In brief, the story is this: Thailand's currency has been slowly appreciating in recent years... but the pace of that appreciation has increased noticeably in recent months, as illustrated in the picture below (note that downward movement indicates a weaker dollar, and stronger baht).
Like practically everyone else in Asia, Thailand is not too keen on their currency getting stronger, because they don't want their exports to suffer. So, they've been doing some intervention in the foreign currency markets to keep the baht from appreciating too much, as the next picture illustrates.
Obviously, those interventions have not been sufficient to prevent a growing rate of baht appreciation of late. But it's also worth noting that Thailand has not been buying nearly as many dollars as many other Asian countries, such as Malaysia ($80bn in foreign currency reserves), Singapore ($135bn), India ($170bn), Korea ($235bn), Taiwan ($265bn) and China ($1,000bn).
So instead of ramping up their purchases of dollars in the foreign exchange markets, the Thai central bank hit upon the idea of imposing capital controls, effectively taxing capital inflows into Thailand. The idea is that if money from around the world stops flowing into Thailand (which has presumably been happening because international investors think that they can earn capital gains by holding baht assets as the baht appreciates), then that will relieve the pressure on the baht to appreciate.
The problem is that the stock market in Bangkok didn't like that idea very much. It dropped 15% yesterday. Under intense pressure from Thai financiers, the Bank of Thailand then partially reversed course yesterday, allowing the stock market to recover partially on Wednesday. Bloomberg reports:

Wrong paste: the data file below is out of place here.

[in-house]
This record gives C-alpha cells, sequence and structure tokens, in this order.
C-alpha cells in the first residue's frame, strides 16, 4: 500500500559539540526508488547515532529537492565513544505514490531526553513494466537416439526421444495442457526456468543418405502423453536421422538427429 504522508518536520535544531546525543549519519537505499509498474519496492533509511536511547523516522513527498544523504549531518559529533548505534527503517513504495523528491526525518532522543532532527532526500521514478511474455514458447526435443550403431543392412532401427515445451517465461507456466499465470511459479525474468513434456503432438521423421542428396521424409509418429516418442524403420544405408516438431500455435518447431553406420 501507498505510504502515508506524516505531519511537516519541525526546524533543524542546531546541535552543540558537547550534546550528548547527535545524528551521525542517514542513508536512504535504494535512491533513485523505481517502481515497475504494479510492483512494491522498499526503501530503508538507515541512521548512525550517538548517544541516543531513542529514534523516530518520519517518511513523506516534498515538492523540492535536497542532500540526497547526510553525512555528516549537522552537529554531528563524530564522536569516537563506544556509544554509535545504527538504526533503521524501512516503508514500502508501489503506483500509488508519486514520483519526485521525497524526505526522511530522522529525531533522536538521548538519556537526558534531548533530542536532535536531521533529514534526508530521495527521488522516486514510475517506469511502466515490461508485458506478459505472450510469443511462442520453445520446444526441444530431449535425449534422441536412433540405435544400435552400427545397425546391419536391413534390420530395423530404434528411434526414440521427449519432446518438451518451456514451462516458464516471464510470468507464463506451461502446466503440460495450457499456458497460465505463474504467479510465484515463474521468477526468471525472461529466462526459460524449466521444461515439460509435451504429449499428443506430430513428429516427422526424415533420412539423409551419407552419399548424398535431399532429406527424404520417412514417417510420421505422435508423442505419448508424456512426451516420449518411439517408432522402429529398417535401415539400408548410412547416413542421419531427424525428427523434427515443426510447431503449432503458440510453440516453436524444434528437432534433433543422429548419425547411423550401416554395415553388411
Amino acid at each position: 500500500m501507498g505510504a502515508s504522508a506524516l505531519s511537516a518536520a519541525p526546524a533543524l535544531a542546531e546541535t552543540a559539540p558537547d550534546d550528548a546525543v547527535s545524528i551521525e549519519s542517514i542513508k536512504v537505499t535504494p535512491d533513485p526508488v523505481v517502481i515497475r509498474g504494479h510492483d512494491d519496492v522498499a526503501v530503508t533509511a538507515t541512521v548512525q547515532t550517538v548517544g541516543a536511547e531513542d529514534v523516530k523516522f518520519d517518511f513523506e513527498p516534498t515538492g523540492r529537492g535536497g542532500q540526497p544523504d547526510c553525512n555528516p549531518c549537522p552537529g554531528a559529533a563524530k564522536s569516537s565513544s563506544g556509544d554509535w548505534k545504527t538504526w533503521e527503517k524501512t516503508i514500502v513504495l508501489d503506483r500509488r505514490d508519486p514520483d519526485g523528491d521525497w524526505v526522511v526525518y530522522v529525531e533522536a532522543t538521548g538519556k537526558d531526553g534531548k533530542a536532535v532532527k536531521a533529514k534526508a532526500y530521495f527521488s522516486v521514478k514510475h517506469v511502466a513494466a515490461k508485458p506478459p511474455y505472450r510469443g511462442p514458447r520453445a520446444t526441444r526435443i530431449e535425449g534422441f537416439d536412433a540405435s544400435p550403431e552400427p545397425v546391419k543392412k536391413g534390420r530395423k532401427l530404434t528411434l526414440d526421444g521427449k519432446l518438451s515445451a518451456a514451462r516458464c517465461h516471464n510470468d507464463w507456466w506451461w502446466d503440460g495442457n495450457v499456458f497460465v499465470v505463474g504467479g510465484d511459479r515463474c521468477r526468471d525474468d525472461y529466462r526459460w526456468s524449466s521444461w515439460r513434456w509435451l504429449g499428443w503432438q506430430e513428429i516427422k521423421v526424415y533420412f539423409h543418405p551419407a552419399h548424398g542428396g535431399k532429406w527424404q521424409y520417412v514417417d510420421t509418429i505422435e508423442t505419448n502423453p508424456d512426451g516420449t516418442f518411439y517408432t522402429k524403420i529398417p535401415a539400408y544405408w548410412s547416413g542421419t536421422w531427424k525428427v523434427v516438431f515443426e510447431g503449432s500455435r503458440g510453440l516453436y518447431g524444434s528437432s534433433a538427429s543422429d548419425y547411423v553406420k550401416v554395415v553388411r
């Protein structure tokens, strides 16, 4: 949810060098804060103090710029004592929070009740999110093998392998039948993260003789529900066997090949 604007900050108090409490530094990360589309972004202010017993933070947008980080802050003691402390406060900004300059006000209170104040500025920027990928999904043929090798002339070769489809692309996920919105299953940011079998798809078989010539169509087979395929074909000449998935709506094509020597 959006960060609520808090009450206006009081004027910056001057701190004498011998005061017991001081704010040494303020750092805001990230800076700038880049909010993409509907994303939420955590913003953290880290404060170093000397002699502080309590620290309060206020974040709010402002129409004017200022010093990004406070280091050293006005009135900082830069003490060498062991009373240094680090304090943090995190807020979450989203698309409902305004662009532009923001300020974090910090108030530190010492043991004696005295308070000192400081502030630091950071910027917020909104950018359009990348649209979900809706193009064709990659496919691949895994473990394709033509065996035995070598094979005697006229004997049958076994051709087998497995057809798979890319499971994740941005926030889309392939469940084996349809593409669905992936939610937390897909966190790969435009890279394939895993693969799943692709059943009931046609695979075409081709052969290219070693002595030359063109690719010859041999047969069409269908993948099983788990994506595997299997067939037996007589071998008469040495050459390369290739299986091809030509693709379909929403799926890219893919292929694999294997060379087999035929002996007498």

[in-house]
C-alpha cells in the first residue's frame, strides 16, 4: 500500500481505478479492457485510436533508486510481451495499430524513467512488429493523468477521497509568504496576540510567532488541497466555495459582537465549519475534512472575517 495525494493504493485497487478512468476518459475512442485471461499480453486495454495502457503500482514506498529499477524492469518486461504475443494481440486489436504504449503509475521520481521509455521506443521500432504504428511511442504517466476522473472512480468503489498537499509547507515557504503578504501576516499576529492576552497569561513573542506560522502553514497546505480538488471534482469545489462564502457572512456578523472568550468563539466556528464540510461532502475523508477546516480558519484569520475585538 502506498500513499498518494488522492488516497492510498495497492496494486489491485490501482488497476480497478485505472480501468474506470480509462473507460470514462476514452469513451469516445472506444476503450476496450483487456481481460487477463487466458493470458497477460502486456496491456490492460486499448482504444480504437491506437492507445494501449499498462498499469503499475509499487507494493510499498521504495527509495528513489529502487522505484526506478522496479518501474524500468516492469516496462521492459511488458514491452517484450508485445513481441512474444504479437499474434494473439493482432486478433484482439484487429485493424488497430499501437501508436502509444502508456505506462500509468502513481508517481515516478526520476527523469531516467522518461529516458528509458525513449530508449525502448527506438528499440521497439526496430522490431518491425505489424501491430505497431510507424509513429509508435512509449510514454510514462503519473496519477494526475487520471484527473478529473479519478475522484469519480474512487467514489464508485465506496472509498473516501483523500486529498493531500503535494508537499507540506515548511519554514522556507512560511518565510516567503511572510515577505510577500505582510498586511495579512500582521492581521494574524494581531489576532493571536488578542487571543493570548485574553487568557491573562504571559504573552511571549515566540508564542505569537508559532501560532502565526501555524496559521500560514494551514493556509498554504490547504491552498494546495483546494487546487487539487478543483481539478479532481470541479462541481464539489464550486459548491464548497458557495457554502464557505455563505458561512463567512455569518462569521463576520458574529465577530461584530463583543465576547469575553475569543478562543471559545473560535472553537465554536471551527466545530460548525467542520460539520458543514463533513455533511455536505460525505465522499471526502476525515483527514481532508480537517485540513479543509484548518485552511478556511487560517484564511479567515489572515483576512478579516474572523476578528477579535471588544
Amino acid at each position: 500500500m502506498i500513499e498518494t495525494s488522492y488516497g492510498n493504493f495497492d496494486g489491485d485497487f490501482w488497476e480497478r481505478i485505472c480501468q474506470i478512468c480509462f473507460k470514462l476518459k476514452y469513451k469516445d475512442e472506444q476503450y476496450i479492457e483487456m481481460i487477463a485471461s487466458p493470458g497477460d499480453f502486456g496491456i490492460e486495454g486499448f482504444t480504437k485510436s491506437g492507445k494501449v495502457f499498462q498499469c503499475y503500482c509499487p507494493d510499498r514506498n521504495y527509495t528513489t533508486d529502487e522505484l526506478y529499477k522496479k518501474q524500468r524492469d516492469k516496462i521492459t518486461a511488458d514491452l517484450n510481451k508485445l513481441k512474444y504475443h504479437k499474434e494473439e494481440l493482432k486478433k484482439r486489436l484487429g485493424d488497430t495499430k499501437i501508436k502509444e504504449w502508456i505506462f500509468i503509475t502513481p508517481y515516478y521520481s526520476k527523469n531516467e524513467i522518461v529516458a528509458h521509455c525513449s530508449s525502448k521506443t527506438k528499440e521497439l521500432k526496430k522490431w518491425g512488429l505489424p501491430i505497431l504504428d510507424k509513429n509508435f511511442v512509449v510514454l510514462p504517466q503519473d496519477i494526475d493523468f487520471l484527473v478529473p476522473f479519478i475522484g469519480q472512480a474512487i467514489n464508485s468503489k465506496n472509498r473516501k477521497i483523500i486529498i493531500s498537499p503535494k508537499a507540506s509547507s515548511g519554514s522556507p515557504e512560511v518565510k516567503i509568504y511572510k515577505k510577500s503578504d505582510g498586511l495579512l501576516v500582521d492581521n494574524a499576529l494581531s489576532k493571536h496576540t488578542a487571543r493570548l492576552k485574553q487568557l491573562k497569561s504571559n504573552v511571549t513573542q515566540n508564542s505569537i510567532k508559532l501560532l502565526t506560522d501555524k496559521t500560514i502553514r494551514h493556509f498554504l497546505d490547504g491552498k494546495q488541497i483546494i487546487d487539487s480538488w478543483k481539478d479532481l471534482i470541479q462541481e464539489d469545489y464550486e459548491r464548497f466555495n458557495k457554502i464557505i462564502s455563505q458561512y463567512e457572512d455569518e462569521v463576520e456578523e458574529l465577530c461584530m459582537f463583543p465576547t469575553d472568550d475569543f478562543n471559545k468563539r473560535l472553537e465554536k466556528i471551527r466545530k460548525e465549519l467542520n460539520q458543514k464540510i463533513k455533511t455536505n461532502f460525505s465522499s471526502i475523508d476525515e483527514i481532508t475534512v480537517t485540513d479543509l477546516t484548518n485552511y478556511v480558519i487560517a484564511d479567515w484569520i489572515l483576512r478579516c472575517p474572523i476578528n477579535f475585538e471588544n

Dec. 20 (Bloomberg) -- Thai stocks rallied from the biggest slump in 16 years after the military-led government scrapped restrictions for international investors that roiled shares in emerging markets.The capital controls in place now are probably next to useless as a way of reducing capital inflows into Thailand. Any investor who wants to bet on an appreciating baht can still do so via the stock market. And a clever financial firm should have little difficulty making investments in the Thai bond market (which are nominally still subject to the capital controls) look like they are investments in stocks (which are not).
The SET Index jumped 11 percent to 691.55 at the close, its biggest gain since Feb. 2, 1998. It was the largest fluctuation among equity markets included in global benchmarks. Yesterday's 15 percent drop erased $23 billion in market value, prompting the government to rescind penalties on equity investors who don't keep their funds in the country for a year.
The policy reversal, a day after the new rules were announced, damages the credibility of Thailand's three-month-old government, led by former army chief Surayud Chulanont. International investors had increased stock purchases since a Sept. 19 coup ended seven months of political turmoil that disrupted government spending and dented consumer confidence.
"It makes investors doubt these people can manage the country," said Jorry Noeddekaer, who helps manage $1.4 billion of Asian stocks at New Star Asset Management Ltd. "It would take a lot of good moves to rebuild credibility."
Ironically, the Thai central bank's screwy policy enactment and reversal will probably still have the desired effect. As the Bloomberg story quoted above notes, the erratic and investor-unfriendly tendencies that the Bank of Thailand demonstrated will certainly have the effect of dampening investor enthusiasm for Thai assets.
So despite their clumsiness, the Thai central bank has probably achieved their desired goal after all - just not how they originally intended to. It's a very expensive way to do it, but central bank foul-ups are always a good way to make people stop buying your currency.
Just ask Mexico.